Why Nawaz Sharif may find it hard to bounce back

The timing of Friday’s verdict, days before the July 25 election, is bound to affect the PML(N)’s poll prospects, which had already taken a hit in the last few days.

Written by Nirupama Subramanian | Chandigarh | Updated: July 7, 2018 10:20:40 am
If the PML(N) loses the election, Nawaz Sharif's options would get even more limited. If he decides to stay away, it will be up to brother Shahbaz Sharif, who is seen as more accommodating of the military. If the PML(N) loses the election, Nawaz Sharif’s options would get even more limited. If he decides to stay away, it will be up to brother Shahbaz Sharif, who is seen as more accommodating of the military.

In his long political career, Nawaz Sharif was able to bounce back from a military coup, a jail sentence and exile, to win an election and become Prime Minister for the third time. But his conviction on Friday, along with that of his daughter Maryam, his chosen political heir, by an accountability court is a blow from which it is tough, if not impossible, for him to make a political comeback.

The conviction was not unexpected. The writing has been on the wall since the April 2016 Panama Papers expose linking his family to off-shore companies — faint at first, but more clearly after his July 2017 disqualification by the Supreme Court on a related technicality. That ruling was widely perceived as a judicial coup, backed, if not outright orchestrated by the military.

The timing of Friday’s verdict, days before the July 25 election, is bound to affect the PML(N)’s poll prospects, which had already taken a hit in the last few days. At a press conference Nawaz’s brother Shahbaz Sharif, who has headed the party after his brother’s disqualification last year, declared that the people of Pakistan would give the “real verdict” on election day but he looked and spoke like a doomed man.

Read | What is the corruption case against Nawaz Sharif?

Nawaz had tried to have the verdict postponed citing his inability to be present in court as he had to be by his cancer-stricken wife’s side in a London hospital. But the court turned down the request.

His 2017 disqualification — earlier this year the court ruled that the disqualification was for life — meant that he was not a candidate in the election. But until a few weeks ago, the PML(N) still considered itself as a strong contender. The aam aadmi saw the government delivering on “development” — power cuts ended, the economy kept its head above the water, and there was massive investment in road networks — while the country’s liberal elites backed Sharif for being anti-military, questioning why, of all the corrupt leaders that Pakistan has had, only he has been singled out.

Before he departed for London, Nawaz was himself addressing public meetings, lashing out at the military and the security establishment for deposing him through the courts because he dared to try Pervez Musharraf, the military chief who ousted him in a coup in 1999, for treason after he became Prime Minister in 2013, and for being passionate about peace with India.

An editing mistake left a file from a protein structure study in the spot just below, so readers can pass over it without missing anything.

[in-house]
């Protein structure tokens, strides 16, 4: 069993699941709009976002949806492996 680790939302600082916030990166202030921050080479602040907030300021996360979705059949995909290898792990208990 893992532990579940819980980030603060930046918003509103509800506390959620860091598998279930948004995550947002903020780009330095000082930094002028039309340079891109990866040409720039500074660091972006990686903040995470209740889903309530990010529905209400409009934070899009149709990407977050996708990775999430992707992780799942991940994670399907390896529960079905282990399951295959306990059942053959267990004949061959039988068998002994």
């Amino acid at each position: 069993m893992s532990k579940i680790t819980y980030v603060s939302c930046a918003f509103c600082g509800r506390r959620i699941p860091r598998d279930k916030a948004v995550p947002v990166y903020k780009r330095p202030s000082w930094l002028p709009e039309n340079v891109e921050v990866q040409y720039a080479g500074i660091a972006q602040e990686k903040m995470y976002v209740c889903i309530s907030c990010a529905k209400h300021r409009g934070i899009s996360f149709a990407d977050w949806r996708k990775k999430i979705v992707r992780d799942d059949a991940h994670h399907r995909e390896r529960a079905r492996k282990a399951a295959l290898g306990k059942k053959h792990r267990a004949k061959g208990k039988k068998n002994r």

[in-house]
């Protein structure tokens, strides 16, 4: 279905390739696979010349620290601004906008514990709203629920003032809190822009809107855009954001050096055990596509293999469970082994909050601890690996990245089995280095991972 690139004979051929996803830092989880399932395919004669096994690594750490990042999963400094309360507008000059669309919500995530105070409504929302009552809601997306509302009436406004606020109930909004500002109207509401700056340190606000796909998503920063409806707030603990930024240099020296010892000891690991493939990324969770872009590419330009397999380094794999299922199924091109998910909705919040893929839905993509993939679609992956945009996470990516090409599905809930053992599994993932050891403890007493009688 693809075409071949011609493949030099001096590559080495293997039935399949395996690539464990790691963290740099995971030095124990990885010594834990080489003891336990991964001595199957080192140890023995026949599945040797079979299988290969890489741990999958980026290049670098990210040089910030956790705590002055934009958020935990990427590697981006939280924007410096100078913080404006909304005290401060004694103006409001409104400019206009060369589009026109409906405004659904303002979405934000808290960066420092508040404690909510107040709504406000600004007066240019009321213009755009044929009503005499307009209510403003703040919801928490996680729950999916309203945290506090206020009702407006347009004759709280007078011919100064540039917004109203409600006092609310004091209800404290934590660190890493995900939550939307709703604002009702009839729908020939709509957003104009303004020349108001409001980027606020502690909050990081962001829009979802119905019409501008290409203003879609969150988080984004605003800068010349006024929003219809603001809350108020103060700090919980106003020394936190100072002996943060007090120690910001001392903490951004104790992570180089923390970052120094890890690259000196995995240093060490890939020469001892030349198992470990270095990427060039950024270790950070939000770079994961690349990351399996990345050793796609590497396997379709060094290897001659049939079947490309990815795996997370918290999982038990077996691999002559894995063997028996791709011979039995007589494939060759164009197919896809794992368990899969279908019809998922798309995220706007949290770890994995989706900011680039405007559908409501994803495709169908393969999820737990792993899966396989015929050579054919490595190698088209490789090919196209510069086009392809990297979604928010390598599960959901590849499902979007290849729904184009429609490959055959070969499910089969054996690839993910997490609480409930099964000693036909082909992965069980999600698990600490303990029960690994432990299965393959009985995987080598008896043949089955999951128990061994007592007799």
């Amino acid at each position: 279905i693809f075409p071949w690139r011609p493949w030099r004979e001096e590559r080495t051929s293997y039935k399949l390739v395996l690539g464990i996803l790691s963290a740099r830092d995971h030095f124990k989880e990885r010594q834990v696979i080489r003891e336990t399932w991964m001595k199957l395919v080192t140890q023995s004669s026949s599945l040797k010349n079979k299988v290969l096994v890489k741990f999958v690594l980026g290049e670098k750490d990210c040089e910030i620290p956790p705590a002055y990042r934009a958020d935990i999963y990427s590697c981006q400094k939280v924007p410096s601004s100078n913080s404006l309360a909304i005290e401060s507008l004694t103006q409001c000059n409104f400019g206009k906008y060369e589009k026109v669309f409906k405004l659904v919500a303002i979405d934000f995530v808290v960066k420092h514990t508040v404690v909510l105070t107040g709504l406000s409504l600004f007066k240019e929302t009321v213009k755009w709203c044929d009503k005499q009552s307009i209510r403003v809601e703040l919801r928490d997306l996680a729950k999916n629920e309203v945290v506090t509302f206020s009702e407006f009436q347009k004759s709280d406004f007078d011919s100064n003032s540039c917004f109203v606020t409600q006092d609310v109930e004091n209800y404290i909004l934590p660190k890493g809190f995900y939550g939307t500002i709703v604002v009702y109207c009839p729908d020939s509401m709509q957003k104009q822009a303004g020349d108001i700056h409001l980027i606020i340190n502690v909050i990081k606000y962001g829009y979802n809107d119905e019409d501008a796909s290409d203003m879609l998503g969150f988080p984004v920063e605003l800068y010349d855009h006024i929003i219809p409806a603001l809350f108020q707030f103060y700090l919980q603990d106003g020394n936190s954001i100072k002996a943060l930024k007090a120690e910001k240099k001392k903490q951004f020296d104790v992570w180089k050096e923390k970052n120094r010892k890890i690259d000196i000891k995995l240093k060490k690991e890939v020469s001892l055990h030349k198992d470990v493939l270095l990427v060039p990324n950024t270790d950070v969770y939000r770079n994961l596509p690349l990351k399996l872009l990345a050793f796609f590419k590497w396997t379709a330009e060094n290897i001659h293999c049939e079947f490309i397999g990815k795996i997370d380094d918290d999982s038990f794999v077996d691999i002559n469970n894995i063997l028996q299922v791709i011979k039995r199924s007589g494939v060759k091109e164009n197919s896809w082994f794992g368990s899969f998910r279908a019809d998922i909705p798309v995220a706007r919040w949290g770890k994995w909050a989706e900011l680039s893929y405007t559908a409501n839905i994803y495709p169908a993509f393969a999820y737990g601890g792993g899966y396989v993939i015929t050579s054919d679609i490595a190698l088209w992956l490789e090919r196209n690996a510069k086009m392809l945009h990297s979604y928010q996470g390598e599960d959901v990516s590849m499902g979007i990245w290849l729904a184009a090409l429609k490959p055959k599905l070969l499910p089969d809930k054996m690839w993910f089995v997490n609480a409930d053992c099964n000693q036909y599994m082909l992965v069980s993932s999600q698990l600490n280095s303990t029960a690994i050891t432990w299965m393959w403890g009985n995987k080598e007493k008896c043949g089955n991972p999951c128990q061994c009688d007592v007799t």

Read | Will make masses aware of miscarriage of justice: Shehbaz Sharif on verdict against Nawaz

However, the party’s chances seemed to turn uncertain as the accountability court verdict drew close. Several of the party’s sure-shot winners in its south Punjab stronghold refused party tickets at the last minute and decided to contest as independents.

The spate of departures raised suspicions about who was behind them. For a clue on why this may have happened, consider this: as many as 46 independents have been allotted the same symbol, the jeep. That is as subtle as it gets.

A poll by Geo TV, whose results were aired earlier this week, put Imran Khan’s Pakistan Tehreek-e-Insaaf the lead, though the PML(N) was not far behind. The Pakistan People’s Party is far behind. Twenty per cent of the voters are said to be undecided still. And in case of a hung parliament, the 46 ‘jeepwallahs” could play a decisive role.

Read | The rise and fall of Pakistan’s ousted Prime Minister Nawaz Sharif: A timeline

Despite several indications that he is backed by the security establishment, Imran Khan has so far led an anaemic election campaign. However, Sharif’s conviction, which he is seen as having pursued with single-minded determination, is likely to see him and his supporters go to town.

Nawaz may still be able to change the narrative of the victimised democratic leader who fell foul of the military for wanting peace with India and speaking out against the flawed regional security policies of the security establishment. But that can happen only if he and his daughter return to Pakistan.

In doing this, he would have to take a calculated risk. Though they still have recourse to two stages of appeal — in the Islamabad High Court and in the Supreme Court — there is the possibility of the court preventing them from leaving the country.

If the PML(N) loses the election, his options would get even more limited. If he decides to stay away, it will be up to brother Shahbaz Sharif, who is seen as more accommodating of the military.

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